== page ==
Together, we share knowledge and ideas in international trade negotiations and procurement, and we are hopeful the MOU will help facilitate co-investment opportunities both in Aotearoa and Canada.
Te Taumata has continued to connect with other national and global leaders and organisations, such as the European Union Ambassador, Nina Obermaier, Reserve Bank Governor Adrian Orr, and has recently met with ExportNZ and World Trade Organisation (WTO) Director General, Dr Ngozi Okonjo-Iweala in which two of our Directors, Hone McGregor and Carrie Stoddart-Smith, had attended the WTO 2022 Public Forum (WTO’s biggest annual outreach event) held in Switzerland in September this year.
Te Taumata recognises the value and importance of maintaining its existing partnerships and pursuing and investing in new partnerships that will benefit Māori businesses and the Māori economy.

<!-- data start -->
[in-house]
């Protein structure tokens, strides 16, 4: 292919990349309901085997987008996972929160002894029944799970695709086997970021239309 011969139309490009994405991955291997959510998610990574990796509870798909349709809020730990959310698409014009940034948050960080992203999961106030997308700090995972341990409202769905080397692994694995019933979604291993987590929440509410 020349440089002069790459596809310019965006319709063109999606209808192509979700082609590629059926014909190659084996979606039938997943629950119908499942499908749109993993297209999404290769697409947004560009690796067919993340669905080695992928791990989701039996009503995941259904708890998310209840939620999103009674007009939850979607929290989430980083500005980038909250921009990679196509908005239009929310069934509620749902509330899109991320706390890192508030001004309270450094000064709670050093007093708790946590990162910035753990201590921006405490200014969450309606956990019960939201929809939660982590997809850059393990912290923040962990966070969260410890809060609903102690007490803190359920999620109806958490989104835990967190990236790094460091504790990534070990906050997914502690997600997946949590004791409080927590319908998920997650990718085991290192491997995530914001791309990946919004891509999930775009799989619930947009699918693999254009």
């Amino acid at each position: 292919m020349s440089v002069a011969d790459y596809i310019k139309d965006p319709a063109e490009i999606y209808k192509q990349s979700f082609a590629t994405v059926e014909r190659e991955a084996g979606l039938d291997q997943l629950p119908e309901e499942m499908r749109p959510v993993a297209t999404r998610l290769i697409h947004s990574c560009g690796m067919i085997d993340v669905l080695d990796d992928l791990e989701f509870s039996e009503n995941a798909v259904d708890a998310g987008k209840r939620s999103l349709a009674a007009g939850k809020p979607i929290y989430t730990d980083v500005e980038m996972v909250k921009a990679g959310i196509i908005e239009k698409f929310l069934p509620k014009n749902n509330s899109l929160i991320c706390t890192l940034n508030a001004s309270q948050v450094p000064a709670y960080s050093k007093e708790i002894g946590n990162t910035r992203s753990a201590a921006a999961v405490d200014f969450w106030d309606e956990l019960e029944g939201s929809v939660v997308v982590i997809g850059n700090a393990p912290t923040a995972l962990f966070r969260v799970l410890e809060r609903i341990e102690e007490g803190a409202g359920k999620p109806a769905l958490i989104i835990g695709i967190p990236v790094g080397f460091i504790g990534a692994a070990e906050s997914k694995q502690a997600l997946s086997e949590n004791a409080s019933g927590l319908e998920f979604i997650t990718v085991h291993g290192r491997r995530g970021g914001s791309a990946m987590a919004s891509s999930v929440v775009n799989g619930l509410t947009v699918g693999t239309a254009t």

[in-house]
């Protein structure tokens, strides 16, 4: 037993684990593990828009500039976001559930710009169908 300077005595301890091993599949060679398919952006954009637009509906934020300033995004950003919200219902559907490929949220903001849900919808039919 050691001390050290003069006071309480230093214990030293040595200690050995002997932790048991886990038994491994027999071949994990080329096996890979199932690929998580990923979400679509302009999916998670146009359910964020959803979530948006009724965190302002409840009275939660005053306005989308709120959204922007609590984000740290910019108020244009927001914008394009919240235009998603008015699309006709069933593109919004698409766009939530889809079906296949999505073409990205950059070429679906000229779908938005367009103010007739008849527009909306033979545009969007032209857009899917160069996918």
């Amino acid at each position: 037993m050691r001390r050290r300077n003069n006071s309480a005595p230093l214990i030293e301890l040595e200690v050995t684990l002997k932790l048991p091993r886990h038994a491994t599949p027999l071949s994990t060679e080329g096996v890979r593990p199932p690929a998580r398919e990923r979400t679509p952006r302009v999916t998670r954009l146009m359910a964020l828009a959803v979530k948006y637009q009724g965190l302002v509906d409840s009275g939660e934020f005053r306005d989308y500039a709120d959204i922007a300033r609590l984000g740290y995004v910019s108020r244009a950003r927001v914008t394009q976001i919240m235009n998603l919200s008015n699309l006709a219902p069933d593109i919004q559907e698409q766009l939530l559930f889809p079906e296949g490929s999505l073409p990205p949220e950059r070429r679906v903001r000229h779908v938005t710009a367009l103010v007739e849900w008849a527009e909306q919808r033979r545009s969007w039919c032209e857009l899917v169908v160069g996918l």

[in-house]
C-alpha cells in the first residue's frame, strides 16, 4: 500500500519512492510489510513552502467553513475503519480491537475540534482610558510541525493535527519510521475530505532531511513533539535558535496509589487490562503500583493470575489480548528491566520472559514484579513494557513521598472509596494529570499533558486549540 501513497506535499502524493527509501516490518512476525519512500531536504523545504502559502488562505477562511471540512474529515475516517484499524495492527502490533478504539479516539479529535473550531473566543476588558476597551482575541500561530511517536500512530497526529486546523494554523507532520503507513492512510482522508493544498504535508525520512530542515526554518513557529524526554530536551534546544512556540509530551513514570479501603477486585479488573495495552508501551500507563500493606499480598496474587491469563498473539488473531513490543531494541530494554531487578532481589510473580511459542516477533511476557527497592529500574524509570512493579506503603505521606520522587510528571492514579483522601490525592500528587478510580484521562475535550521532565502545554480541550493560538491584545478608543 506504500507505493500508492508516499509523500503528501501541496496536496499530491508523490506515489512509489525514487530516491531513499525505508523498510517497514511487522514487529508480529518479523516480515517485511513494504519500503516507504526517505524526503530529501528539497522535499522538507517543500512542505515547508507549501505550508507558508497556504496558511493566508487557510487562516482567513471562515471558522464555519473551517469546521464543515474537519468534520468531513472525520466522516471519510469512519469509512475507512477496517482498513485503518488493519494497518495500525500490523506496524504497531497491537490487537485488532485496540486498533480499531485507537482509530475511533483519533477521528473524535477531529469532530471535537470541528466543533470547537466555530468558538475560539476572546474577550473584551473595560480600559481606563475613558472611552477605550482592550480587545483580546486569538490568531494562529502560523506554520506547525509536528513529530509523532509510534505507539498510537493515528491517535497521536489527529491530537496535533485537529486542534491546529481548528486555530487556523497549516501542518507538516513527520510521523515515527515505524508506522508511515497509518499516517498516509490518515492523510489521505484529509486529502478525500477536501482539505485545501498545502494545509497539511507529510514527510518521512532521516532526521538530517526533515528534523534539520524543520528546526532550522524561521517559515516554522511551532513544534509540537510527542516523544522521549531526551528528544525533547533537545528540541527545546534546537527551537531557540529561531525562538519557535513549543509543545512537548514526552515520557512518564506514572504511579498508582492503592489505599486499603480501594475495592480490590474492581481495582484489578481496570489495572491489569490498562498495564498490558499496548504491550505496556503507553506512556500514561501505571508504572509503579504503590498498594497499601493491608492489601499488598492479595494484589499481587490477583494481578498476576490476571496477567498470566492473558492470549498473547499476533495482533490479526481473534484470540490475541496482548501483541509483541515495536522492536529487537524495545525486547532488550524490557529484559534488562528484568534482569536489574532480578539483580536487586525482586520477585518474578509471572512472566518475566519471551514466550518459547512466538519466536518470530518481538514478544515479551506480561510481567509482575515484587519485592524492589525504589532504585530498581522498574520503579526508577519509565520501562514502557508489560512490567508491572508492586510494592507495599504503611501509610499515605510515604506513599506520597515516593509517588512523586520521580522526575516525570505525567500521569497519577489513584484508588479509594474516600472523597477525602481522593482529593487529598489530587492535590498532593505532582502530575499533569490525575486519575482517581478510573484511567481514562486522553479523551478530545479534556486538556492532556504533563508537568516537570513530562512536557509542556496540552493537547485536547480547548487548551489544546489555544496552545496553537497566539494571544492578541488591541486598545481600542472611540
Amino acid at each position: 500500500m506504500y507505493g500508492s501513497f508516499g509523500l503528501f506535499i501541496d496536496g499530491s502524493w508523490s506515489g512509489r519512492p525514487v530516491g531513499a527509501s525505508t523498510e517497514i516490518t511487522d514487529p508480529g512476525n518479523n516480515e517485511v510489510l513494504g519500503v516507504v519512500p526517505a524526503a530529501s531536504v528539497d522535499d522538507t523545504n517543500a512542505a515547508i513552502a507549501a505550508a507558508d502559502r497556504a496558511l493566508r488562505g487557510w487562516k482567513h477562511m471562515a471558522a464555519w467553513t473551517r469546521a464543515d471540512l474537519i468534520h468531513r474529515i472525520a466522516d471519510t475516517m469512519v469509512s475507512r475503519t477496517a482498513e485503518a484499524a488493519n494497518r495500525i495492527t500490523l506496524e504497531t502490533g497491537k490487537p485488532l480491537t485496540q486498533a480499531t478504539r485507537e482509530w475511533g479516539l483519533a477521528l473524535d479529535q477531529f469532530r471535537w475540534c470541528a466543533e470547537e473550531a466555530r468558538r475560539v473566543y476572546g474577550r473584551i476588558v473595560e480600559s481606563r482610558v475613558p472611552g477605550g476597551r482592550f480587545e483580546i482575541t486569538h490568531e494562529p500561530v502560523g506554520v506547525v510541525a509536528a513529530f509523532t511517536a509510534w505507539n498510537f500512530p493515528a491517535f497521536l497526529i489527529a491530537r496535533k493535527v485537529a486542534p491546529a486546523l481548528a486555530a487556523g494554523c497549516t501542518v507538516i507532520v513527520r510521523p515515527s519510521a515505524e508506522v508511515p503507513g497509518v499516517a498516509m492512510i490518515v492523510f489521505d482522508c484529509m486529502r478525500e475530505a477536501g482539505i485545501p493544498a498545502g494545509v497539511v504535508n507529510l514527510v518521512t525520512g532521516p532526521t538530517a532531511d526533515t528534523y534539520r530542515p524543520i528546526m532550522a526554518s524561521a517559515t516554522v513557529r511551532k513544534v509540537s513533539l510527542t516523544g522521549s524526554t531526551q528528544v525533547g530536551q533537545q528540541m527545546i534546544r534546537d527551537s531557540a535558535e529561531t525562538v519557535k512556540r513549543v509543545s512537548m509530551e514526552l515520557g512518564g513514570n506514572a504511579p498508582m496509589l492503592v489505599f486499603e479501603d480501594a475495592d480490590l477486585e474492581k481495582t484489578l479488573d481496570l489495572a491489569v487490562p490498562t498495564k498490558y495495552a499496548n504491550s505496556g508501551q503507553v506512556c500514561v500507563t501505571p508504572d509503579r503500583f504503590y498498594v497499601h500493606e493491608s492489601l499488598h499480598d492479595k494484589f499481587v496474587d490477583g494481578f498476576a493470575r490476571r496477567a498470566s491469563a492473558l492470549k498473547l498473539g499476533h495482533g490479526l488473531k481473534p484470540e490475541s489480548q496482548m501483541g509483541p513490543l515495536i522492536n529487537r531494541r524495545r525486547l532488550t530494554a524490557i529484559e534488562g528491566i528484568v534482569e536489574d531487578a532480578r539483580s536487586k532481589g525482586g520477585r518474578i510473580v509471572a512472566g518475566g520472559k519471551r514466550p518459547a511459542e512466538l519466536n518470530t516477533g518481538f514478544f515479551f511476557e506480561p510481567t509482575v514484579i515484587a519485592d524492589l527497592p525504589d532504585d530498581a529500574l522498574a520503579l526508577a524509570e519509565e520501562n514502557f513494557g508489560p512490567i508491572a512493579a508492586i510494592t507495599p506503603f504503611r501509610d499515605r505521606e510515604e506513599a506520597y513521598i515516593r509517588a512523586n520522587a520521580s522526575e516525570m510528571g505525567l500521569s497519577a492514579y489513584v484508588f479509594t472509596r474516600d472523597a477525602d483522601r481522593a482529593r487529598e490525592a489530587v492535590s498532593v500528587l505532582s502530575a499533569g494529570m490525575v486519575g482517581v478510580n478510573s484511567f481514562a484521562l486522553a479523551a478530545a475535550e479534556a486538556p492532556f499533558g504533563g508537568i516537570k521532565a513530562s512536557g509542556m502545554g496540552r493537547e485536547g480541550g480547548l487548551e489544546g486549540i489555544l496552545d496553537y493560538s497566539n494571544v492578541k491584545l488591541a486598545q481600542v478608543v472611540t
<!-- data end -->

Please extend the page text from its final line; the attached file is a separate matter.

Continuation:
Te Taumata plays pivotal role in FTA negotiations (UK/EU)
The New Zealand/United Kingdom Free Trade Agreement (FTA) has been a significant win for Māori.
Te Taumata played a pivotal role in the negotiations, advocating for and securing ground-breaking indigenous chapters and protecting key Māori interests and intellectual property that ensured Aotearoa secured gold standard agreements with the European Union (EU) and the United Kingdom.
These FTA will unlock access to two of the world’s most lucrative markets and create numerous opportunities for Māori.
Both agreements also include, for the first time, a ‘Māori Trade and Economic Co-operation’ chapter, providing an important new platform to enable Māori to benefit from the agreement and co-operate to advance Māori economic aspirations and wellbeing.
As a result of the firm positioning and trusted advice of Te Taumata, both agreements have set a new standard for indigenous inclusion in free trade, not just for Māori, but all indigenous cultures.
As an established authority on indigenous trade, Te Taumata has guaranteed its inclusion in all future deals negotiated by Aotearoa. In turn, it has ensured better outcomes for Māori through trade.